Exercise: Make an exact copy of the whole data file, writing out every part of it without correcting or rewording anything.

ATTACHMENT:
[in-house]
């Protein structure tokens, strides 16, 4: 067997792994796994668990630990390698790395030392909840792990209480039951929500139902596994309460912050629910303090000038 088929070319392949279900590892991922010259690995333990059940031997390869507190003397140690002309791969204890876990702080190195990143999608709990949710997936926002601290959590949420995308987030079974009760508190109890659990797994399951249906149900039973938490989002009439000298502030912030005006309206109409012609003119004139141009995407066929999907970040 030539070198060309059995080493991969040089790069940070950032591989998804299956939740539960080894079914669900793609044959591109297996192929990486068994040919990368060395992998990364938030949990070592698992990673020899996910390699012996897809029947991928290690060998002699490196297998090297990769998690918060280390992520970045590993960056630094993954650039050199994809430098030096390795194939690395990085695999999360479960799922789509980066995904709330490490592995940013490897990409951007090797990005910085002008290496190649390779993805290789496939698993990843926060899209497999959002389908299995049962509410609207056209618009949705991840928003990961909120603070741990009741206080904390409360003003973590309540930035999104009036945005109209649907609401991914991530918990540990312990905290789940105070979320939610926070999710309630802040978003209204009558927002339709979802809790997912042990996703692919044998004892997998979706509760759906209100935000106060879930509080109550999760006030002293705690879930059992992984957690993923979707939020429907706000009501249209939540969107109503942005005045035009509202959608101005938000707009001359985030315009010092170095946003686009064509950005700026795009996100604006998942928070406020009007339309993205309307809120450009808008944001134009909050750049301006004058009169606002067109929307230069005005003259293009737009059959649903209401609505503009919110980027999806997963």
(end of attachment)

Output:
[in-house]
């Protein structure tokens, strides 16, 4: 067997792994796994668990630990390698790395030392909840792990209480039951929500139902596994309460912050629910303090000038 088929070319392949279900590892991922010259690995333990059940031997390869507190003397140690002309791969204890876990702080190195990143999608709990949710997936926002601290959590949420995308987030079974009760508190109890659990797994399951249906149900039973938490989002009439000298502030912030005006309206109409012609003119004139141009995407066929999907970040 030539070198060309059995080493991969040089790069940070950032591989998804299956939740539960080894079914669900793609044959591109297996192929990486068994040919990368060395992998990364938030949990070592698992990673020899996910390699012996897809029947991928290690060998002699490196297998090297990769998690918060280390992520970045590993960056630094993954650039050199994809430098030096390795194939690395990085695999999360479960799922789509980066995904709330490490592995940013490897990409951007090797990005910085002008290496190649390779993805290789496939698993990843926060899209497999959002389908299995049962509410609207056209618009949705991840928003990961909120603070741990009741206080904390409360003003973590309540930035999104009036945005109209649907609401991914991530918990540990312990905290789940105070979320939610926070999710309630802040978003209204009558927002339709979802809790997912042990996703692919044998004892997998979706509760759906209100935000106060879930509080109550999760006030002293705690879930059992992984957690993923979707939020429907706000009501249209939540969107109503942005005045035009509202959608101005938000707009001359985030315009010092170095946003686009064509950005700026795009996100604006998942928070406020009007339309993205309307809120450009808008944001134009909050750049301006004058009169606002067109929307230069005005003259293009737009059959649903209401609505503009919110980027999806997963």